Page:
Thursday, 06 June 2019 16:26

Getting Comfortable at SNUG 2019

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This year I received an unexpected invitation to attend the 18th annual Select Noble Users Group, or SNUG, from April 24th through April 26th. The location for Noble Systems’ SNUG 2019 was the Sandpearl Resort in Clearwater Beach, Florida. Having never before attended SNUG or, frankly, interacting with anyone from Noble Systems in the past, I was intrigued and curious to learn more about the company and meet some of its customers. I accepted the invitation.

Having a customer conference at a world-class beach resort such as Clearwater Beach can be a risky business in terms of session attendance, given the draw of the crystal-white sand and warm water of Florida’s Gulf Cost. It quickly became clear, however, that Noble planners already had a strategy in place to minimize the chance of losing attendees to the beach. They set up an exclusive, open-sided tent beachside, where most meals were served and networking activities took place. I found myself more than enthused about the events of the day ahead after breakfast each morning cooled by ocean breezes and entertained by Laughing Gulls flying gracefully overhead while Sanderlings worked diligently to find their own breakfast along the shoreline.


Given Noble Systems’ history, I was expecting to find the majority of conference sessions focused on outbound contact center and collections topics. This wasn’t the case at all as I discovered that equal attention was given to inbound customer service, sales and marketing, along with outbound contact center topics. In fact, product roadmap sessions featured discussions around such topics as omnichannel engagement, analytics, reporting, workforce management, and compliance in both inbound and outbound scenarios.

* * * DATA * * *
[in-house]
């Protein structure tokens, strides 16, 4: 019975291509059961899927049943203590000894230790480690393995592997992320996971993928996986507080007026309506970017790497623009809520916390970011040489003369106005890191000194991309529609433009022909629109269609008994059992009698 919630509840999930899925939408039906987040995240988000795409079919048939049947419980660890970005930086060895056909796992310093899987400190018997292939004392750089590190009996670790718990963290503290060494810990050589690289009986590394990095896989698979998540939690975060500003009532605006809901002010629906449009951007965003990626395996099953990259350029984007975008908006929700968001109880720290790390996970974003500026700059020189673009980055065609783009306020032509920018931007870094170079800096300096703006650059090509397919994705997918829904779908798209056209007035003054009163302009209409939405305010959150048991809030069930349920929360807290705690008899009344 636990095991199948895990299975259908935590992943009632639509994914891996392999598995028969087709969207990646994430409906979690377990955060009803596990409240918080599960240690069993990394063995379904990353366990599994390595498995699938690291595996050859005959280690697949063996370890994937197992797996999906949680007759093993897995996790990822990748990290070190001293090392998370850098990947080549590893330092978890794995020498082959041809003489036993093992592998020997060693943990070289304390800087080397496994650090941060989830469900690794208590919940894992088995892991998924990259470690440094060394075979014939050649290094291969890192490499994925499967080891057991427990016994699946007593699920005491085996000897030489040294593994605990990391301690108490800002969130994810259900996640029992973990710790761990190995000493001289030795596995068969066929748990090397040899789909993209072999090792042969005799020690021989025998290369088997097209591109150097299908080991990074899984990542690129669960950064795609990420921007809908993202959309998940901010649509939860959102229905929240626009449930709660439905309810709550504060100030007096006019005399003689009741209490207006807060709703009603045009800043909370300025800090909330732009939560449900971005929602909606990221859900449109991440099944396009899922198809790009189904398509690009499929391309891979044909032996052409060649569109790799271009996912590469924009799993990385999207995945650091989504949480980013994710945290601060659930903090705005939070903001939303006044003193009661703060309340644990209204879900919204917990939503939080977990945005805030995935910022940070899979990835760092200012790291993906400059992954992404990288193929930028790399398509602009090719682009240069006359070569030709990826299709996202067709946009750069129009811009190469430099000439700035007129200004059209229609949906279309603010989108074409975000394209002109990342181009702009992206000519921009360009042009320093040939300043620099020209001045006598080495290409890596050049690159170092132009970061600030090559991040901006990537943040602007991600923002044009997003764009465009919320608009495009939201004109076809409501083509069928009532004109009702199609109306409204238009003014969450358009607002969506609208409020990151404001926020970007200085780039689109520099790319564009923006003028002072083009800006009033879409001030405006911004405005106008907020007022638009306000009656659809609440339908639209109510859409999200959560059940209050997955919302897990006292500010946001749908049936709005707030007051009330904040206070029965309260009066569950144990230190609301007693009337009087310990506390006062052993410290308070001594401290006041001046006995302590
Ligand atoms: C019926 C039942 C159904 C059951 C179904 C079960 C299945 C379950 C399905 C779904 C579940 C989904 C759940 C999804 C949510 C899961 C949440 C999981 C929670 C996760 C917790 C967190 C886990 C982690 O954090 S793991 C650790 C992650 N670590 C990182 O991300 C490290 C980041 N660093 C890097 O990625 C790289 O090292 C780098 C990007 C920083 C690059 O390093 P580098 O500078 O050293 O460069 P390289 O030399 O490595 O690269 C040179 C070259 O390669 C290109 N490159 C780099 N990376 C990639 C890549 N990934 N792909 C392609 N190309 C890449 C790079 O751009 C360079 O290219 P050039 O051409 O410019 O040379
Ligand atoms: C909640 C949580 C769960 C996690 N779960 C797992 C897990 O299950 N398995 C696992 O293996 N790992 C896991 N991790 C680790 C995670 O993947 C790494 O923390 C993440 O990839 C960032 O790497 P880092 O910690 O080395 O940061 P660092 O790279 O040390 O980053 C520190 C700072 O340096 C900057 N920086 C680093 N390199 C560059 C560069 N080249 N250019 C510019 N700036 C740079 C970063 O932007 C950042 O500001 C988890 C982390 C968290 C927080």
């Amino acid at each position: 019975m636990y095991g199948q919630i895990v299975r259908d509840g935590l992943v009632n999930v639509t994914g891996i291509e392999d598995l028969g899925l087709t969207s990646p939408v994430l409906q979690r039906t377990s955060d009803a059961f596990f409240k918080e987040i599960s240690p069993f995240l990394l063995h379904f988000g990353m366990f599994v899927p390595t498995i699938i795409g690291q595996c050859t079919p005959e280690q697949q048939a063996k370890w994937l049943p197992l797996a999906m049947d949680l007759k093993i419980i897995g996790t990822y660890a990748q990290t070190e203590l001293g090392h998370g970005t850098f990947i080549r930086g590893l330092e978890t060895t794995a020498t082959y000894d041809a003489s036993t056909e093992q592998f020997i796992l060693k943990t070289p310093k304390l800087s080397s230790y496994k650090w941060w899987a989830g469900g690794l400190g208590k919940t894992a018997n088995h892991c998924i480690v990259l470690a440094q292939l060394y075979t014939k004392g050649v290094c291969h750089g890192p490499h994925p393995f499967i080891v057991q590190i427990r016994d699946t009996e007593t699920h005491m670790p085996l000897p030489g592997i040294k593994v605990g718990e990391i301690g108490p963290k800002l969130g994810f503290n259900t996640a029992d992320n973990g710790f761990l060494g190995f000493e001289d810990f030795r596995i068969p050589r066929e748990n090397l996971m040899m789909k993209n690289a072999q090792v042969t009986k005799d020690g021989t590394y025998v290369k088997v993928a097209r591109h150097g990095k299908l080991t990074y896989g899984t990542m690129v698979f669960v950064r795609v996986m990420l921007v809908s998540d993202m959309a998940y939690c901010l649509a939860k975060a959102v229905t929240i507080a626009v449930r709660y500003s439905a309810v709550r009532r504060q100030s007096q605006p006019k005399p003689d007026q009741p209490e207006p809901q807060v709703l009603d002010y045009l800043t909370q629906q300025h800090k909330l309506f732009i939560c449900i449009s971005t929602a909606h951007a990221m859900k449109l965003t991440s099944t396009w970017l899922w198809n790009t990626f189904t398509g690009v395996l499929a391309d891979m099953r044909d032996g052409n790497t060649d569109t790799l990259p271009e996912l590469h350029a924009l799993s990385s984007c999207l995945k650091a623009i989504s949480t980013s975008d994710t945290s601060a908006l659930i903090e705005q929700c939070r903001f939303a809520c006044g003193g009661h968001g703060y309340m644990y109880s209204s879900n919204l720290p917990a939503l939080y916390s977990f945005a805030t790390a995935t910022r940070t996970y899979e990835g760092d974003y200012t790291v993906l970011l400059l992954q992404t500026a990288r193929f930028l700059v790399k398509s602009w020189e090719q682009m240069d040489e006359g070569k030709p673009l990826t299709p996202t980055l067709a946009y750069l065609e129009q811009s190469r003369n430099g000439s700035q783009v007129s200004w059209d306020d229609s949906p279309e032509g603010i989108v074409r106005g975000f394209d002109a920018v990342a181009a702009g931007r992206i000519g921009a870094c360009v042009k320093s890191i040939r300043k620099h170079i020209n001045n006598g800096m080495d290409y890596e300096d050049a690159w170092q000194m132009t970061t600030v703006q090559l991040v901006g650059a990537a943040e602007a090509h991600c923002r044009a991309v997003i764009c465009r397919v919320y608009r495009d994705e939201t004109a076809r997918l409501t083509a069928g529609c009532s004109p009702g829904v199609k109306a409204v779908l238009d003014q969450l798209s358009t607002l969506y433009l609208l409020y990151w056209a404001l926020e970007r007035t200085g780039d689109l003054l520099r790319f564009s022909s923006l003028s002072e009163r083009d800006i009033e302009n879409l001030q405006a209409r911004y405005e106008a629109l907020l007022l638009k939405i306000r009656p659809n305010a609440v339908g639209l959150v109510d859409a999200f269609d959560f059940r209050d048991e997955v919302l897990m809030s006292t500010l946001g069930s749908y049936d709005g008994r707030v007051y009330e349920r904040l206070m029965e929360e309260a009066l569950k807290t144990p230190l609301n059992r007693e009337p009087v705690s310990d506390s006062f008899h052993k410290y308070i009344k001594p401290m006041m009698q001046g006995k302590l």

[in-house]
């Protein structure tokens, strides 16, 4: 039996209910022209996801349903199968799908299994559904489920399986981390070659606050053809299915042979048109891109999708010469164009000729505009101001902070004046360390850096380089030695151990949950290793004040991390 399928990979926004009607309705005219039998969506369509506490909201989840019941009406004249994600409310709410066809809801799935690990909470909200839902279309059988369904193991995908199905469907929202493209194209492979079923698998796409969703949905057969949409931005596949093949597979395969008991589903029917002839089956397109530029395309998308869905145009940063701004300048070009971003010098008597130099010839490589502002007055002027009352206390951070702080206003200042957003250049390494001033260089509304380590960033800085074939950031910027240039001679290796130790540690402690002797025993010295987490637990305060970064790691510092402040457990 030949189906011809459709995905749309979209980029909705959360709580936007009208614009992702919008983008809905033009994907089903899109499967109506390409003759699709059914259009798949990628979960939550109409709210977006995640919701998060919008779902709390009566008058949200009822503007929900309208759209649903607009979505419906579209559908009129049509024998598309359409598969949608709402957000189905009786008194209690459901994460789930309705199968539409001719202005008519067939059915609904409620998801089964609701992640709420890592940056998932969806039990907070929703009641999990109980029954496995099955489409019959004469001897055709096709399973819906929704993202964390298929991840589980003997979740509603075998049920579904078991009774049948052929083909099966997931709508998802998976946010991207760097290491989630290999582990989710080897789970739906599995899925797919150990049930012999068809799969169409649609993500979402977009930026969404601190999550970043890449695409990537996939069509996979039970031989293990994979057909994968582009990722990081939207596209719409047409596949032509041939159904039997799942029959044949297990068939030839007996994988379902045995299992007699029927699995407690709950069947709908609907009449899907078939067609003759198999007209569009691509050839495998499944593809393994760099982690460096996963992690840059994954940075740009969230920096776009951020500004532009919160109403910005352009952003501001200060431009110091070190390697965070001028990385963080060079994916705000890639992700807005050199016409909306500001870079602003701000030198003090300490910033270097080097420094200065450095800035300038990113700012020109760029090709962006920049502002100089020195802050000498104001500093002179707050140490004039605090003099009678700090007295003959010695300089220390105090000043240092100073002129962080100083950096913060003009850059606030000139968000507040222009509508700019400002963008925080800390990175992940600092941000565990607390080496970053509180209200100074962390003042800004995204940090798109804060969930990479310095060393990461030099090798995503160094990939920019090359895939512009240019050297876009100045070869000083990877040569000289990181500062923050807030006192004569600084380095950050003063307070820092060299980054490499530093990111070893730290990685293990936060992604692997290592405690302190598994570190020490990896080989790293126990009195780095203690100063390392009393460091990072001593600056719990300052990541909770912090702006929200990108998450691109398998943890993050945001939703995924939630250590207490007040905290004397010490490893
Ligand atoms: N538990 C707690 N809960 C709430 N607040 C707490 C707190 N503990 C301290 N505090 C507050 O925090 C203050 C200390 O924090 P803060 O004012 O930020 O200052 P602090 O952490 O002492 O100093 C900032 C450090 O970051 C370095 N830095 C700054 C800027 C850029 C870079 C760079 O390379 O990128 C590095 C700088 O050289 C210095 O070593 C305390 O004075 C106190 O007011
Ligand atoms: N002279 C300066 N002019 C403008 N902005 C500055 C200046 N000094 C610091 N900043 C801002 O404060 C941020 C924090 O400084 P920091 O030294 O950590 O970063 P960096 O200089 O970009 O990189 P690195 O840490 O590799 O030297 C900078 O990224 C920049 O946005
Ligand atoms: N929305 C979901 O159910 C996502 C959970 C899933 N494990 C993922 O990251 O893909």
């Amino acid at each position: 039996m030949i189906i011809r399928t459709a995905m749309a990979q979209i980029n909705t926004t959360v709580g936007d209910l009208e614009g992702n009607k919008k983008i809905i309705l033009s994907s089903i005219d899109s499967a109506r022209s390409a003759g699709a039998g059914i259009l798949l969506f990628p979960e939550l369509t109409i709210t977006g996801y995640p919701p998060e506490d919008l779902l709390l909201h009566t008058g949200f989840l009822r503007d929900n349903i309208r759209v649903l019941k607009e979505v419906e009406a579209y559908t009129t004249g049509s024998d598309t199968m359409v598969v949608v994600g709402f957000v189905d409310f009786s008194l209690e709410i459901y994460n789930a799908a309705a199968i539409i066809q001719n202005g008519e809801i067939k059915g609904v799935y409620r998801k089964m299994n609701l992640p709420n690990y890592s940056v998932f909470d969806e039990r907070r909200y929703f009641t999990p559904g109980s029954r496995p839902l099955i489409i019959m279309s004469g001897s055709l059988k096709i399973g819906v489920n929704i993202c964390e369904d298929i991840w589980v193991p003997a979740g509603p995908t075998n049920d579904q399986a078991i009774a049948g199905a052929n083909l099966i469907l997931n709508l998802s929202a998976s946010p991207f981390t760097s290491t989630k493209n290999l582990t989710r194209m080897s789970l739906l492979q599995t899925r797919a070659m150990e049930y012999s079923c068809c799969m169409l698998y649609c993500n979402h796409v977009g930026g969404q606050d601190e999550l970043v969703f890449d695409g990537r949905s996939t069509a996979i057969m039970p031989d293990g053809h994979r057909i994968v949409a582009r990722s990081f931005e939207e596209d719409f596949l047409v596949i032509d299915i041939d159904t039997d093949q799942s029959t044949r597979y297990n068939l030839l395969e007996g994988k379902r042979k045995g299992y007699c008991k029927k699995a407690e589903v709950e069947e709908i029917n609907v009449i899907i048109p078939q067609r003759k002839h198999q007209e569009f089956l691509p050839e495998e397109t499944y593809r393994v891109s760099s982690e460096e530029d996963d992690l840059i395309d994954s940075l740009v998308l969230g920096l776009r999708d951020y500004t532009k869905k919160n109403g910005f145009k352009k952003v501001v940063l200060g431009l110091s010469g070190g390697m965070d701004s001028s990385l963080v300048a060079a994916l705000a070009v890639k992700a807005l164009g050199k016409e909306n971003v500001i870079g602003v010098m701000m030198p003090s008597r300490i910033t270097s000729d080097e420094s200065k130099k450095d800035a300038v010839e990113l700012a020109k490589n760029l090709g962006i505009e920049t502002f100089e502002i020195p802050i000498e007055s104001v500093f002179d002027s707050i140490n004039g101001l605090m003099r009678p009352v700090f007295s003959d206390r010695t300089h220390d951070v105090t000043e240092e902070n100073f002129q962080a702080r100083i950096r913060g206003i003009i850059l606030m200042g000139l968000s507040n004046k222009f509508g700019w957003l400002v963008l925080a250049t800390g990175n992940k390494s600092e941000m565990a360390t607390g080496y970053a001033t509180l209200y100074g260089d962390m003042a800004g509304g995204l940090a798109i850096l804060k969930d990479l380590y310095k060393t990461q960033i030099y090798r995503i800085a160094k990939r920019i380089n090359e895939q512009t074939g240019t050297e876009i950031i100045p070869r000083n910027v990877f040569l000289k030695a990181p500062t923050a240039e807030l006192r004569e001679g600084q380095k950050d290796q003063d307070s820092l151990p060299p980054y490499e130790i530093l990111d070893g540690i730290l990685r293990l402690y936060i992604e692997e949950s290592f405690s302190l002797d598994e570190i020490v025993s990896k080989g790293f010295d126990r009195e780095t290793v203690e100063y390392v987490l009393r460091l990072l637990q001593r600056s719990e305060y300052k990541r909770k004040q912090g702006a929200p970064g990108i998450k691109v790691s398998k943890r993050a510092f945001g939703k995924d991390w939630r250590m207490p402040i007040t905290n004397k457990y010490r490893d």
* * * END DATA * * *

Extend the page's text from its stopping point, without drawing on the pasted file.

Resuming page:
A highlight of SNUG 2019 for me was the amount of attention given to gamification in the contact center. Having written about gamification extensively in Saddletree Research and general industry publications, it is a favorite topic of mine and one of growing importance to the contact center industry. Gamification’s bright future was underscored by the results of Saddletree Research’s 2019 survey of end-users, undertaken in conjunction with the not-for-profit National Association of Call Centers (NACC) at Middle Tennessee State University.


As the figure below illustrates, gamification has already gained a foothold in the North American contact center market with nearly ten percent of the market already implementing gamification. More importantly, over 30 percent of all North American contact centers will evaluate gamification for purchase in 2019 while an additional two percent have already funded gamification for purchase in 2019. In real numbers, the two percent that have funded purchase translates to approximately 1,500 contact centers that will implement gamification in 2019.



The Keynote and Lock Note sessions at SNUG 2019 were particularly memorable, including an entertaining hour of professional football reminiscences and anecdotes from three-time Super Bowl Champion and two-time Pro Bowler Mark Schlereth, who is currently an NFL analyst on ESPN. As entertaining as his stories were, they also included important and relevant lessons about teamwork, friendship, and perseverance.


The presenter at Friday’s lock note session was my old friend Tom Rocca of the KPI group. Tom has been an important figure in the outbound contact center market for decades and is still on top of the important trends in that industry. Tom’s remarks included an overview of SHAKEN/STIR, which is a new government program aimed at combatting robocalls and caller ID spoofing. For more information on this important program, visit


Many of the Noble customers I met at SNUG 2019 worked in outbound contact centers. These are the contact center professionals who often get a bad rap by the general public because they’re in the collections or outbound marketing business, but in my experience these customer service professionals are no different than their counterparts on the inbound side of the contact center market. I was impressed by their dedication to their profession, and by their loyalty to their Noble Systems platforms whether inbound, outbound or both.


I left SNUG 2019 at the end of the week much better informed about Noble Systems and their customers. I also left with the distinct impression that Noble Systems is a company with its own clear vision and its own way of getting things done. They are a company that, like my own company, marches to the beat of a different drummer and I admire that. If you were at SNUG 2019 with me, you know what I mean. If you weren’t there, make plans now to attend SNUG 2020 and see if I’m not right.

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